SEATTLE — The months have flown by, the expiration date looms ever nearer and the self-stylized “All-Star break gift” that Orioles chairman John Angelos promised still hasn’t arrived.
The Orioles’ lease at Camden Yards expires at the end of this year, but for all the uncertainty that surrounds the situation, Major League Baseball commissioner Rob Manfred hasn’t changed his stance since December, the last time he publicly commented on the long-term future of the Baltimore franchise.
“My view on the future of the Orioles in Baltimore hasn’t changed,” Manfred told reporters Tuesday ahead of the All-Star Game. “I have every confidence there will be a resolution on that lease issue. They’ll stay in Baltimore.”
Manfred largely echoed what he said at the MLB Winter Meetings in December, when he noted that “as long as I have this job, I think you can count on the fact the Orioles are going to be in Baltimore.” At the time, in legal documents of the lawsuit between brothers Louis and John Angelos, sons of Orioles majority owner Peter Angelos, there was speculation that John Angelos might seek to move the team. Nashville was viewed as a possible destination.
The anxiety around the Orioles’ future in Baltimore expanded once they declined the five-year option in February, although Angelos and state officials emphasized at the time they had opted against the option to work on a long-term deal instead.
During spring training in February, on a visit to the team’s training site in Sarasota, Florida, Angelos put a tentative deadline on when that new lease might be finished: “I’d love to have that [lease] as an All-Star break gift for everybody, really, in the community.”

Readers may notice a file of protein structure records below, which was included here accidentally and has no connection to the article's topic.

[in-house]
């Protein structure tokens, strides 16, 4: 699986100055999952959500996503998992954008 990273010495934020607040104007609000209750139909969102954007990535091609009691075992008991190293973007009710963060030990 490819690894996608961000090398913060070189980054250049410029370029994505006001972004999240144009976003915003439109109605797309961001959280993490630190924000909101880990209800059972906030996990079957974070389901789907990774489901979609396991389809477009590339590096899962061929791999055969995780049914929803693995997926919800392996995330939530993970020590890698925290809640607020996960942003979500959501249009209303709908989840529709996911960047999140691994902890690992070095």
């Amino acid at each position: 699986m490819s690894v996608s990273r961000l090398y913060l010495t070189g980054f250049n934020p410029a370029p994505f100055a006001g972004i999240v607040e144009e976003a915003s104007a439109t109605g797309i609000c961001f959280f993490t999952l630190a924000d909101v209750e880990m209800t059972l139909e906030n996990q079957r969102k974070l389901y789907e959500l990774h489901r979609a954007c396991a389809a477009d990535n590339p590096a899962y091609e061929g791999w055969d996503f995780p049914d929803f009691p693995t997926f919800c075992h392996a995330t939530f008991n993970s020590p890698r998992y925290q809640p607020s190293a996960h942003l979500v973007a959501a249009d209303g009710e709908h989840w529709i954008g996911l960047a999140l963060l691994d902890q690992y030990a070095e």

At the time, Angelos called the renewing of the Orioles’ lease at Camden Yards a “minor sidelight.”
His main focus revolved around discussions between the city, state and team to rejuvenate the surrounding area at Camden Yards. He’s touted a “live, work, play” idea that, according to Angelos, could use Atlanta’s Battery as an example (Angelos and Maryland Gov. Wes Moore visited Atlanta in February for a tour).
Currently, the Maryland Stadium Authority owns the stadiums and nearby parking lots. The stadium is surrounded by businesses, restaurants and homes, so it is unclear what the redevelopment would entail. The Orioles and Angelos haven’t discussed any specifics for their plans.
The latest development came last week, with Politico reporting that the Orioles have hired lobbyists in a bid to secure federal funding for infrastructure improvements, part of the team’s plans to overhaul the franchise’s ballpark and surrounding areas.
That would be in addition to the $600 million the state has set aside for the Orioles to receive for stadium improvements once a new lease is signed. The Ravens, who agreed to a new lease well before their original 2027 expiration, have already outlined stadium improvements they plan to make with their $600 million from the state.
Also on Tuesday, USA TODAY baseball writer Bob Nightengale reported Camden Yards was “expected to also be on the shortlist” to host the 2025 All-Star game, along with Atlanta, Toronto and Chicago’s Wrigley Field. Orioles officials declined to comment when asked if the team has made a bid for the game, which Baltimore has not hosted since Oriole Park at Camden Yard’s second season 30 years ago.